Keywords 
Error correction codes, Euclidean geometry lowdensity, Parity check (EGLDPC) codes, majority logic
decoding, memory. 
INTRODUCTION 
Error correction codes are commonly used to protect memories from socalled soft errors, which change the
logical value of memory cells without damaging the circuit [1]. As technology scales, memory devices become larger and
more powerful error correction codes are needed [2], [3]. To this end, the use of more advanced codes has been recently
proposed [4]–[8]. These codes can correct a larger number of errors, but generally require complex decoders. To avoid a
high decoding complexity, the use of one step majority logic decodable codes was first proposed in [4] for memory
applications, decoded using one step majority logic decoding [9]. Further work on this topic was then presented in [5], [6],
[8]. One step majority logic decoding can be implemented serially with very simple circuitry [9], but requires long
decoding times. In a memory, this would increase the access time which is an important system parameter. Only a few
classes of codes can be 
Among those are some Euclidean geometry low density parity check (EGLDPC) codes which were used in [4].A
method was recently proposed to accelerate a serial implementation of majority logic decoding of EGLDPC codes. The
idea behind the method is to use the first iterations of majority logic decoding to detect if the word being decoded contains
errors. If there are no errors, then decoding can be stopped without completing the remaining iterations, therefore greatly
reducing the decoding time. For a code with block length N, majority logic decoding (when implemented serially) requires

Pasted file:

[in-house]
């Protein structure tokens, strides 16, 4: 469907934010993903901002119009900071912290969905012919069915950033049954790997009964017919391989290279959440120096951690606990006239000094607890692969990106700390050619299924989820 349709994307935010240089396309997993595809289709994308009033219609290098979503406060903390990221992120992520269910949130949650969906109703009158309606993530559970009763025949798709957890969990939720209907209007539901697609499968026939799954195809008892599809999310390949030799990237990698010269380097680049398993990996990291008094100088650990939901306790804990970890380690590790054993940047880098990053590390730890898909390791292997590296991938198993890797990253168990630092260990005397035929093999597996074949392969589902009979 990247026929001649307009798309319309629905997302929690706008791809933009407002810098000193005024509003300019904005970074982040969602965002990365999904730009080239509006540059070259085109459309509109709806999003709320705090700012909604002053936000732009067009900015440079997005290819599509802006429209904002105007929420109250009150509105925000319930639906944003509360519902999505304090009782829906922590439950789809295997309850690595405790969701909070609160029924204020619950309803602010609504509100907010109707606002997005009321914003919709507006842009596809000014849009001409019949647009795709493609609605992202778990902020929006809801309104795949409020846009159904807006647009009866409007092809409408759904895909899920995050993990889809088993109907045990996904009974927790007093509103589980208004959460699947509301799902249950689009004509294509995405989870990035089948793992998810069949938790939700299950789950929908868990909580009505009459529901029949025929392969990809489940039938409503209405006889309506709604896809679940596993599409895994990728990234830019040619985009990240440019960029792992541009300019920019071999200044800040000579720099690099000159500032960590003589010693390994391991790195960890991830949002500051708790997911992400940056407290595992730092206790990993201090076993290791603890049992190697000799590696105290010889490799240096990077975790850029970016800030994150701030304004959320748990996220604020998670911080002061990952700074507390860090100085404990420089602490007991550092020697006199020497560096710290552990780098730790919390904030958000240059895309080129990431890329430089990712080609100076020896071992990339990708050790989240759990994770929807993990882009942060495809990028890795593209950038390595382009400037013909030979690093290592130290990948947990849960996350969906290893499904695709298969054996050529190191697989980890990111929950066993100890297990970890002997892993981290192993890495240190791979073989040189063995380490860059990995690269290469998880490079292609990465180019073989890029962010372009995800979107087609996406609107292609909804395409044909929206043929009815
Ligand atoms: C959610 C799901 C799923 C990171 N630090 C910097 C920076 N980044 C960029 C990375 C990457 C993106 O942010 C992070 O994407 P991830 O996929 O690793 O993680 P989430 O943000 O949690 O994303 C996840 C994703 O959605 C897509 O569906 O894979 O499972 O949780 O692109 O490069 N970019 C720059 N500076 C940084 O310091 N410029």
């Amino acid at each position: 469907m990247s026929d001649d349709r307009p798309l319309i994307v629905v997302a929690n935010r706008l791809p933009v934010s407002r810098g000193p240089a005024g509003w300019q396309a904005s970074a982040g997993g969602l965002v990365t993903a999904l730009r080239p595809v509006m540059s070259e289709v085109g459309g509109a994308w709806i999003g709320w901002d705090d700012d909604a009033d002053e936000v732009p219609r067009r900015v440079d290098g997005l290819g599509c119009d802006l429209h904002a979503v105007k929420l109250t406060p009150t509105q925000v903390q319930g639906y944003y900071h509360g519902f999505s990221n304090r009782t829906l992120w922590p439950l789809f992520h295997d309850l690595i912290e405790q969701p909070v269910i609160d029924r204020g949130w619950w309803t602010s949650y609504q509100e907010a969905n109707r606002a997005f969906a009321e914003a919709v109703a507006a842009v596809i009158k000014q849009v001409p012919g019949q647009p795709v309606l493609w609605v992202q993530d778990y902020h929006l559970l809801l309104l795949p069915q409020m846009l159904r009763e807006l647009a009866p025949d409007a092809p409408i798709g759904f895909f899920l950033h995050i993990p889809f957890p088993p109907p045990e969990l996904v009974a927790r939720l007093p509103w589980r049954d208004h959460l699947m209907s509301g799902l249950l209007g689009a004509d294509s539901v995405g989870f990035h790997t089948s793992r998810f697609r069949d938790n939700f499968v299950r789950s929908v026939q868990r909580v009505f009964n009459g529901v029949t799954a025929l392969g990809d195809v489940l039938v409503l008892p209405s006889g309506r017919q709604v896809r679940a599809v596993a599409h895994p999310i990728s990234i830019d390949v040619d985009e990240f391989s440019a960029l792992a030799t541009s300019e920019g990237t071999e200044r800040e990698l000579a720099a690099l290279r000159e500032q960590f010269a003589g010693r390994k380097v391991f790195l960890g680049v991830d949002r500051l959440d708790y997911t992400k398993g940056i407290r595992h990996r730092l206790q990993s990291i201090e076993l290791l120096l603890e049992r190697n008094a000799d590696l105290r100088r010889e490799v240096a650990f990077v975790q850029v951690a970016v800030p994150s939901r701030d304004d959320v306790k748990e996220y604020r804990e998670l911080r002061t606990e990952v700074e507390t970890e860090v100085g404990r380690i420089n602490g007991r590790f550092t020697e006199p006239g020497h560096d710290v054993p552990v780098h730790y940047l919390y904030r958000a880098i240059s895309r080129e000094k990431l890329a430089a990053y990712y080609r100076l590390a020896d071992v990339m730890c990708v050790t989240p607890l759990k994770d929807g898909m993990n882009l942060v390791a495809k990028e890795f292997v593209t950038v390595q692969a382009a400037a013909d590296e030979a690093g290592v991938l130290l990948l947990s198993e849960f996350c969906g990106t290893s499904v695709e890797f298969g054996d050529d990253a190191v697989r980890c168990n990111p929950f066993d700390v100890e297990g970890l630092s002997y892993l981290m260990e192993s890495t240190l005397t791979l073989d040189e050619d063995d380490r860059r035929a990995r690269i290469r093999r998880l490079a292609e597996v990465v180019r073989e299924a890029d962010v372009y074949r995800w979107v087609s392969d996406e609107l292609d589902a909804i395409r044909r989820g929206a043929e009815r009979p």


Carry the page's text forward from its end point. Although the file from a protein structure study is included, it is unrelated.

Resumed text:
N iterations, so that as the code size grows, so does the decoding time. In the proposed approach, the errors are detected in
parallel and pipelining manner. The detection process requires single iteration where most of the errors are detected. The
delay time, power consumption, area for this proposed method is low compared to the previous technique. 
EXISTING MAJORITY LOGIC DETECTOR/DECODING TECHNIQUE 
Majority Logic Detector/Decoding (MLDD) technique is generally based on number of parity check equations.
These check equations are the results of XOR gates. The inputs to the XOR gates are the fifteen bit data which are stored in
the shift registers.A generic schematic of memory system is depicted in Fig .1.In this Fig the input data is sent to the
encoder and stored in the memory. The decoding process is done in the MLDD. 
The codeword used in this technique is the EGLDPC code (Euclidean Geometry Low Density Parity Check).It is the
One Step Majority Logic Decodable code. This code uses the check sum algorithm. The check sum algorithm is nothing but
a numerical value is associated with the code word to be transmitted. Then the code word received at the receiver end has
some numerical value. There is a comparison on the associated numerical values to detect the error. 
The existing method is implemented using simple hardware. The decoding time for this method is more. Also the
power consumption and area requirement are high. To detect the errors serially the MLDD technique uses Serial One Step
Majority Logic Decoder. The serial one step majority logic decoder is depicted in Fig.2.